A hard, unrelenting film that doesn’t give in to over-sentimentality, Citylights is like the city of Mumbai -- it beats you down and when you are broken, takes you in its arms and loves you.
Suparn Verma, who has directed films like Aatma, Acid Factory and Ek Khiladi Ek Haseena, raves about the film.
‘Poverty is a disease,’ says a character in Hansal Mehta’s latest film Citylights.
Poverty is like working in a coal mine, you can clean yourself as much as you want but it embalms itself in your DNA.
We have all seen bad times, the degree might vary. We tend to romanticize that part during the good times; it makes us get up and go on because we cannot go back. It is our boogeyman -- that thing in the closet waiting for us if we stop moving.
Citylights is an official adaptation of British film Metro Manila -- a fact reiterated six times during the opening credits. But the manner in which it’s adapted makes the film a story of India, a story of every small town family that dares to dream and moves bed and board to the city of dreams -- Mumbai.
Mumbai is a city that will break you, beat you down, spit on you and test you. If you still manage to get up, it will take you in its arms like a mother, love you and lull you till it breaks you down again the next day.
The only way to get what you want in this city is to love it but break it down because if you are not happy, there is no love in your heart.
City Lights tells the story of an immigrant from Rajasthan, who moves to Mumbai with his wife and daughter and their struggle for survival.
The film has a big heart and is a payback of sorts.
If Shahid was Hansal Mehta giving love to Rajkummar Rao, Citylights sees the latter reciprocating in kind to the director.
Rajkummar’s performance captivates you from the first frame as he transforms his mannerisms, speech and style and draws upon the worst days of his life to have his hopes and dreams swim in his eyes. This National Award-winning actor deserves every accolade sent his way. The scene where he comes drunk to his wife and breaks down will leave you numb with its raw intensity.
Debutante Patralekha, as Rajkummar’s wife, is a treasure trove of talent. Her delicate demeanour is a mask for the beast she hides within herself.
Citylights is just the start of the actress who is going to astound audiences in days to come. She gets under the skin of her character so well, especially when she is sparring against Rajkummar, she simply ceases to exist as the person, but vanishes under the skin of her character.
The surprise factor of Citylights is Manav Kaul in the role of Rajkummar’s supervisor at a security firm.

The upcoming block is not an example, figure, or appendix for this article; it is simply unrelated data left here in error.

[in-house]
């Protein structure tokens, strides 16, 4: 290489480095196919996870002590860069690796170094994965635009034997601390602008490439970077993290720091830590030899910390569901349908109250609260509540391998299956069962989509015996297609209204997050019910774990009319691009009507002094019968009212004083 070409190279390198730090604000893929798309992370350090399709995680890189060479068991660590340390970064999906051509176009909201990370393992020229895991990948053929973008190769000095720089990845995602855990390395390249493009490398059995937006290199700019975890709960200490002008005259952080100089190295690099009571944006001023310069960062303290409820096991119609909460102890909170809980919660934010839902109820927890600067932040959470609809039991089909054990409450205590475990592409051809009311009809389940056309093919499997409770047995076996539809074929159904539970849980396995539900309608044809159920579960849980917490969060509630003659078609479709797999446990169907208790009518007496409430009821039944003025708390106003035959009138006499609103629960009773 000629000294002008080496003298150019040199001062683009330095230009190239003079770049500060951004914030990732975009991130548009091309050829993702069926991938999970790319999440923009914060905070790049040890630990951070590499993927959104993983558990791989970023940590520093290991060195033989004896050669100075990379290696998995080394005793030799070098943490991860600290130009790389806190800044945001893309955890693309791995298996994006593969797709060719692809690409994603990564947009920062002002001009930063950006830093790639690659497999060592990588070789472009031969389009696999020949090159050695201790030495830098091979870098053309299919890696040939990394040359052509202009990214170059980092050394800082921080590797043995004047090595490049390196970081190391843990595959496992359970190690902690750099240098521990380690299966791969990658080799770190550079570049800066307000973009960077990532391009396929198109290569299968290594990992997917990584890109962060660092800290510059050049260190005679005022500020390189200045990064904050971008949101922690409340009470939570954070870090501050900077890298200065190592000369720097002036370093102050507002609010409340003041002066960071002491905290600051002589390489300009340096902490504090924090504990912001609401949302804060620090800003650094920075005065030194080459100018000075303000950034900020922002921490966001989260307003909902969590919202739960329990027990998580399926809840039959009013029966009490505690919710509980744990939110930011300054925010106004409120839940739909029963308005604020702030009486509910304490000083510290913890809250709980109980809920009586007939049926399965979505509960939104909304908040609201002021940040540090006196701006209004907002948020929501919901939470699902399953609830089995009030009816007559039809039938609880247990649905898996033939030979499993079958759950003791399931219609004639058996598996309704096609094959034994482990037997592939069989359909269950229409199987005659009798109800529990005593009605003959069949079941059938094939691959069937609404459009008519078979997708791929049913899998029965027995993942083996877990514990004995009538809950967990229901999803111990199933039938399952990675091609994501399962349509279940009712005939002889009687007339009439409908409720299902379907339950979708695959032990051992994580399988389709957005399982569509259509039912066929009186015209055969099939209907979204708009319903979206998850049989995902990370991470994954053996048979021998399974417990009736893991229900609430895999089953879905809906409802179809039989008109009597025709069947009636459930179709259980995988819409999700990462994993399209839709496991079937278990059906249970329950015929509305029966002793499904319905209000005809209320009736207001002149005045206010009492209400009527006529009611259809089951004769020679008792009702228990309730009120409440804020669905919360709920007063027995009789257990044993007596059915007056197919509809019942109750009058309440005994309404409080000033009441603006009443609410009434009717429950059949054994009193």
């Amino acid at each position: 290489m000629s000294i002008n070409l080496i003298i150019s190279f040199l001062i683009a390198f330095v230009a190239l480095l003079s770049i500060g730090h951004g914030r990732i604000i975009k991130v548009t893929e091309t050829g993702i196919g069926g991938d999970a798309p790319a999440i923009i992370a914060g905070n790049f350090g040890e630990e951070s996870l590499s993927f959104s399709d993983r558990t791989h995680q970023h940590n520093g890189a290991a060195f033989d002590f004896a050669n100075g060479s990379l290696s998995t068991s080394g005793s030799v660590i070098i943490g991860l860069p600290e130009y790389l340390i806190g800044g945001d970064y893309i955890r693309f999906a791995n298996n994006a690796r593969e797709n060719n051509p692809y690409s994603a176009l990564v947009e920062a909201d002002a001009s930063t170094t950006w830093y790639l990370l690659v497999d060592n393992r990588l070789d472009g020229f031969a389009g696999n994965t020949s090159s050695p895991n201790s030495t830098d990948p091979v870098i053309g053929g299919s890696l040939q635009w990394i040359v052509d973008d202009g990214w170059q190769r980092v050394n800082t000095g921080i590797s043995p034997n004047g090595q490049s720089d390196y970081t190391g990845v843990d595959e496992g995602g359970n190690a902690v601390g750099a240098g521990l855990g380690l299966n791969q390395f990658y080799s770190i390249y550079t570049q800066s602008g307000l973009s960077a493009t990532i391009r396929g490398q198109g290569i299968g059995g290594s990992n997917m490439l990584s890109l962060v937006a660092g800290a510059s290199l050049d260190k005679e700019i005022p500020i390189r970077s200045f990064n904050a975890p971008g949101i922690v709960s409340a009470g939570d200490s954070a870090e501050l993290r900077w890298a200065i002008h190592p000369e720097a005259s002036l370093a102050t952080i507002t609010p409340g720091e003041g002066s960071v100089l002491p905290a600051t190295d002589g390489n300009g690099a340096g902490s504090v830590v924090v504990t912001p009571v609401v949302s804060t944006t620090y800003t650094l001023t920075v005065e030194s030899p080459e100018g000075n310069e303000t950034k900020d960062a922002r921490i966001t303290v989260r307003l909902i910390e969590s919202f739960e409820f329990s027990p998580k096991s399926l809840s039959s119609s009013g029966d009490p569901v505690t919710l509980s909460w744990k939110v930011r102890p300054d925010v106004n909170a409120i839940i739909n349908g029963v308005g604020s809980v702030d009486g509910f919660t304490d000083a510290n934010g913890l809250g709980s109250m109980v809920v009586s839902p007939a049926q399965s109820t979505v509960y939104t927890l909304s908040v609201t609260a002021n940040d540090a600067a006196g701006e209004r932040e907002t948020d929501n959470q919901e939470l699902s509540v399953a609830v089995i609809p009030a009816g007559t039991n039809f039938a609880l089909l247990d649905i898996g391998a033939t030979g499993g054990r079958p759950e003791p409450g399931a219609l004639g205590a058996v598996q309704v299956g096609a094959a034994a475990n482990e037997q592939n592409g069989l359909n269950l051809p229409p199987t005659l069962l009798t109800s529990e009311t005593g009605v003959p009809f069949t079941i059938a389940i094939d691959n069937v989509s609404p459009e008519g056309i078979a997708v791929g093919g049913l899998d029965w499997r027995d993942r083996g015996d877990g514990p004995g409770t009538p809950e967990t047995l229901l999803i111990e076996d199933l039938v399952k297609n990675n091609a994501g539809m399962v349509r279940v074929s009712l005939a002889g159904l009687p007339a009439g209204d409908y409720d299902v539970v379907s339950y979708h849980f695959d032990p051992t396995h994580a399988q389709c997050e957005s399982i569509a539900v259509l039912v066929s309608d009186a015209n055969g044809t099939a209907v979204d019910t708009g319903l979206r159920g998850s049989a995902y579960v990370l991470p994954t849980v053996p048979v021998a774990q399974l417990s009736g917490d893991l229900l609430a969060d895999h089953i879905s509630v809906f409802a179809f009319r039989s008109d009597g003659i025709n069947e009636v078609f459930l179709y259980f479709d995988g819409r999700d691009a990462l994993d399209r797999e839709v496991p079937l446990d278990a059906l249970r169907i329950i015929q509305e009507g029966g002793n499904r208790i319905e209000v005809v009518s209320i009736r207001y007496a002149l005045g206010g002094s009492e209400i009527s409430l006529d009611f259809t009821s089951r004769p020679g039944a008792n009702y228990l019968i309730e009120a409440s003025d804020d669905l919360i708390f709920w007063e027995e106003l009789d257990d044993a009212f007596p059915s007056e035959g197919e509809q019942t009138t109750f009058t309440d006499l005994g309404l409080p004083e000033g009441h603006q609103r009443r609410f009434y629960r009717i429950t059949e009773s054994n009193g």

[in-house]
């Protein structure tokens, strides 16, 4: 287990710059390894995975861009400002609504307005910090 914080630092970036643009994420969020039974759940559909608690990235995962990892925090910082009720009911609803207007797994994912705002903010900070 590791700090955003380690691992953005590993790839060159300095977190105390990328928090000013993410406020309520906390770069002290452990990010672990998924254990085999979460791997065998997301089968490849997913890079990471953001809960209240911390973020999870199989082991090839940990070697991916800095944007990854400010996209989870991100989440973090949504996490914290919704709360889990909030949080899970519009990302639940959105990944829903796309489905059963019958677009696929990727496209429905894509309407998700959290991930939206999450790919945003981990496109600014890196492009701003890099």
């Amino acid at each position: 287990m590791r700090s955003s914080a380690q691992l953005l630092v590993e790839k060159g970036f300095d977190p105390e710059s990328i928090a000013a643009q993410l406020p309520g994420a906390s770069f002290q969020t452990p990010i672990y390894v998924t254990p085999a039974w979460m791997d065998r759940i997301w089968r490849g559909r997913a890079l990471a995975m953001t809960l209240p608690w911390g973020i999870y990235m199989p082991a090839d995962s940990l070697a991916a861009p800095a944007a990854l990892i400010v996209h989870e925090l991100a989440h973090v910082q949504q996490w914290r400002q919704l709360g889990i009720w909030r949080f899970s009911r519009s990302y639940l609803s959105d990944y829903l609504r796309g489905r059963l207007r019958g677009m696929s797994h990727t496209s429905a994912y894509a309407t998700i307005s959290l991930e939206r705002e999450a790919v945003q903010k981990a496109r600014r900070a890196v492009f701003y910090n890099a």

The way he builds his character, starting off tongue-in-cheek, his story within stories -- symbolic of him entangling more and more in his own web -- exposing his vulnerability all with a smile on his face. I can’t wait to see more of this fine actor, so confident of himself that he always pushes himself in the background, a rarity that makes him work.
It is a quality shared by all the accomplished actors in the film industry, be it Irrfan Khan, Manoj Bajpayee, Nawazuddin Siddiqui and Pankaj Kapur, they tend to draw away attention from themselves. This makes you notice them even more.
One of my favourite scenes in Kahaani is when Vidya Balan is alone in her hotel room, looking out of the window. She gave director Sujoy Ghosh the moments he and his editor Namrata Rao needed to create that pregnant pause tying up the story.
Rajkummar and Patralekha present Hansal and his talented editor Apurva Asrani (Satya, Chhal, Shahid) with such profound expressions and still moments, knowing what the director needs at those points in the story.
Hansal’s choice of cinematographers has always been adventurous in his films. In City Lights, he works with Dev Agarwal whose minimal use of lighting and natural sources to create frames adds the right amount of grittiness and reality to the film, which has some amazing imagery of the concrete prison called Mumbai.
Composer Jeet Ganguly and lyricist Rashmi Singh leave a haunting impression with Sone Do and Muskurane’s terrific use in the film.
Producers Mahesh and Mukesh Bhatt and Fox Studios deserve kudos for backing such a raw, visceral film.
What makes City Lights memorable is how Hansal Mehta infuses his struggle into it.
I have known Hansal for a better part of my life; we have seen both good days and bad. In this film, he gathers all his pain, pours it in a glass and makes Rajkummar drink it.
A hard, unrelenting film that doesn’t give in to over sentimentality, Citylights is just like the city of Mumbai. It beats you down and when you are broken, takes you in its arms and loves you.